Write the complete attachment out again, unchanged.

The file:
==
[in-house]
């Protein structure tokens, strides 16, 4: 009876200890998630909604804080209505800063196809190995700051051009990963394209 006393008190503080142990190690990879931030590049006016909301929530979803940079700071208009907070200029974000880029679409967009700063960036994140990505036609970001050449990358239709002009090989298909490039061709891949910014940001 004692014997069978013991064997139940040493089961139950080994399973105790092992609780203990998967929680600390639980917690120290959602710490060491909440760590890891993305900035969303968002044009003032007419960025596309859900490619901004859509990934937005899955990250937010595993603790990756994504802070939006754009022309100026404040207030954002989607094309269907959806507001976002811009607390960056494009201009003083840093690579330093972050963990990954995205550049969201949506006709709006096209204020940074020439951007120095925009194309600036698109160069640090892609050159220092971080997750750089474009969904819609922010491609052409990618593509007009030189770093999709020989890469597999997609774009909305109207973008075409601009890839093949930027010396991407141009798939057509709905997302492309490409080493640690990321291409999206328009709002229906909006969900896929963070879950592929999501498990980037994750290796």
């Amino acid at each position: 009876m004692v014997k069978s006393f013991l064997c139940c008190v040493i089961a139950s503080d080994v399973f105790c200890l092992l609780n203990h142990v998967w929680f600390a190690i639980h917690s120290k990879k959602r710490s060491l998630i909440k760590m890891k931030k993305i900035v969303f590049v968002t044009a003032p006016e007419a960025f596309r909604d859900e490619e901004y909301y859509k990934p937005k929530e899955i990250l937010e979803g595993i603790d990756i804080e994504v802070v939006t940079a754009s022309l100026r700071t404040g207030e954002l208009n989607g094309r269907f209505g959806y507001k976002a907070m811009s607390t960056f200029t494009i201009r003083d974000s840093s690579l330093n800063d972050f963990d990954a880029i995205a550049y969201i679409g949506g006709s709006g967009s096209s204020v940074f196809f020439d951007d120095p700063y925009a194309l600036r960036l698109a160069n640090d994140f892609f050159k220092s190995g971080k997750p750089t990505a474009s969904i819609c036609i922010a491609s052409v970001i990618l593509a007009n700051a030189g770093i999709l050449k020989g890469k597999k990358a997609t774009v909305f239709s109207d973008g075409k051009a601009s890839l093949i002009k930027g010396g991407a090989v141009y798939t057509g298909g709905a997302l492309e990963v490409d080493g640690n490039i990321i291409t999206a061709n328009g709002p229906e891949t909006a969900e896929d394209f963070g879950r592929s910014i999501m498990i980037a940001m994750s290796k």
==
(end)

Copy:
[in-house]
């Protein structure tokens, strides 16, 4: 009876200890998630909604804080209505800063196809190995700051051009990963394209 006393008190503080142990190690990879931030590049006016909301929530979803940079700071208009907070200029974000880029679409967009700063960036994140990505036609970001050449990358239709002009090989298909490039061709891949910014940001 004692014997069978013991064997139940040493089961139950080994399973105790092992609780203990998967929680600390639980917690120290959602710490060491909440760590890891993305900035969303968002044009003032007419960025596309859900490619901004859509990934937005899955990250937010595993603790990756994504802070939006754009022309100026404040207030954002989607094309269907959806507001976002811009607390960056494009201009003083840093690579330093972050963990990954995205550049969201949506006709709006096209204020940074020439951007120095925009194309600036698109160069640090892609050159220092971080997750750089474009969904819609922010491609052409990618593509007009030189770093999709020989890469597999997609774009909305109207973008075409601009890839093949930027010396991407141009798939057509709905997302492309490409080493640690990321291409999206328009709002229906909006969900896929963070879950592929999501498990980037994750290796």
């Amino acid at each position: 009876m004692v014997k069978s006393f013991l064997c139940c008190v040493i089961a139950s503080d080994v399973f105790c200890l092992l609780n203990h142990v998967w929680f600390a190690i639980h917690s120290k990879k959602r710490s060491l998630i909440k760590m890891k931030k993305i900035v969303f590049v968002t044009a003032p006016e007419a960025f596309r909604d859900e490619e901004y909301y859509k990934p937005k929530e899955i990250l937010e979803g595993i603790d990756i804080e994504v802070v939006t940079a754009s022309l100026r700071t404040g207030e954002l208009n989607g094309r269907f209505g959806y507001k976002a907070m811009s607390t960056f200029t494009i201009r003083d974000s840093s690579l330093n800063d972050f963990d990954a880029i995205a550049y969201i679409g949506g006709s709006g967009s096209s204020v940074f196809f020439d951007d120095p700063y925009a194309l600036r960036l698109a160069n640090d994140f892609f050159k220092s190995g971080k997750p750089t990505a474009s969904i819609c036609i922010a491609s052409v970001i990618l593509a007009n700051a030189g770093i999709l050449k020989g890469k597999k990358a997609t774009v909305f239709s109207d973008g075409k051009a601009s890839l093949i002009k930027g010396g991407a090989v141009y798939t057509g298909g709905a997302l492309e990963v490409d080493g640690n490039i990321i291409t999206a061709n328009g709002p229906e891949t909006a969900e896929d394209f963070g879950r592929s910014i999501m498990i980037a940001m994750s290796k």